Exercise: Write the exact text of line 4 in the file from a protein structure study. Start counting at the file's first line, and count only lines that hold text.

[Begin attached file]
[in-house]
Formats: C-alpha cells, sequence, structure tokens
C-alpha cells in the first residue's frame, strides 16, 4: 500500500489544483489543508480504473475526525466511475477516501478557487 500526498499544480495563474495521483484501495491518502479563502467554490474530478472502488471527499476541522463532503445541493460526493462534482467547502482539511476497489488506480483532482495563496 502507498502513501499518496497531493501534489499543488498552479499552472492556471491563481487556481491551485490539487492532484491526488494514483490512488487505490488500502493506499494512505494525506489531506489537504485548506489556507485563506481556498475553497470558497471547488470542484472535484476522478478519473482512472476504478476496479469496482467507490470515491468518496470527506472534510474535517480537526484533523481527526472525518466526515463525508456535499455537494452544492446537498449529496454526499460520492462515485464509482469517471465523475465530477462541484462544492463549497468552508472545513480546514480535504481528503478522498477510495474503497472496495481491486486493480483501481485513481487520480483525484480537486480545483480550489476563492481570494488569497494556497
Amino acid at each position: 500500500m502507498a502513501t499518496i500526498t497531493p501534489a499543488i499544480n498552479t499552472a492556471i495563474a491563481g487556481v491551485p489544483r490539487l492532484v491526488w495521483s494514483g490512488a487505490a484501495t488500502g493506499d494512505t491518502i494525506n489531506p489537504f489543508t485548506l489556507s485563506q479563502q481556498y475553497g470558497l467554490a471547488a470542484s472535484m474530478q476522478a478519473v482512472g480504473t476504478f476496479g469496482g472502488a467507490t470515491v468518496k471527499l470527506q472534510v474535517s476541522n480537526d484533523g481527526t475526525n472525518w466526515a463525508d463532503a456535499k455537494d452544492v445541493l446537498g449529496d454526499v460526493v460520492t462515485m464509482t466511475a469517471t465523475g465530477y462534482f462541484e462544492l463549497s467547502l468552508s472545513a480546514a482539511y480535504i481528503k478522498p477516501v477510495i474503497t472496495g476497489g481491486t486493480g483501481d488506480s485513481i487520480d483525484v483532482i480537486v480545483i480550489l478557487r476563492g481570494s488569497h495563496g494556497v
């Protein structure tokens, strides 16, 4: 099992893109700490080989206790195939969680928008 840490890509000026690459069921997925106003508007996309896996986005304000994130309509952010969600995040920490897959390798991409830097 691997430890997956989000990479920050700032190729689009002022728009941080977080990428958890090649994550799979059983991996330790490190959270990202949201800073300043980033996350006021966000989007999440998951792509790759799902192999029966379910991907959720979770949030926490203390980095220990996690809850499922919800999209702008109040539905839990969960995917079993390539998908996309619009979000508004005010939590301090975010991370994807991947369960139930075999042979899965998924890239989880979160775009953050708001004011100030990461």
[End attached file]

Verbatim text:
Amino acid at each position: 500500500m502507498a502513501t499518496i500526498t497531493p501534489a499543488i499544480n498552479t499552472a492556471i495563474a491563481g487556481v491551485p489544483r490539487l492532484v491526488w495521483s494514483g490512488a487505490a484501495t488500502g493506499d494512505t491518502i494525506n489531506p489537504f489543508t485548506l489556507s485563506q479563502q481556498y475553497g470558497l467554490a471547488a470542484s472535484m474530478q476522478a478519473v482512472g480504473t476504478f476496479g469496482g472502488a467507490t470515491v468518496k471527499l470527506q472534510v474535517s476541522n480537526d484533523g481527526t475526525n472525518w466526515a463525508d463532503a456535499k455537494d452544492v445541493l446537498g449529496d454526499v460526493v460520492t462515485m464509482t466511475a469517471t465523475g465530477y462534482f462541484e462544492l463549497s467547502l468552508s472545513a480546514a482539511y480535504i481528503k478522498p477516501v477510495i474503497t472496495g476497489g481491486t486493480g483501481d488506480s485513481i487520480d483525484v483532482i480537486v480545483i480550489l478557487r476563492g481570494s488569497h495563496g494556497v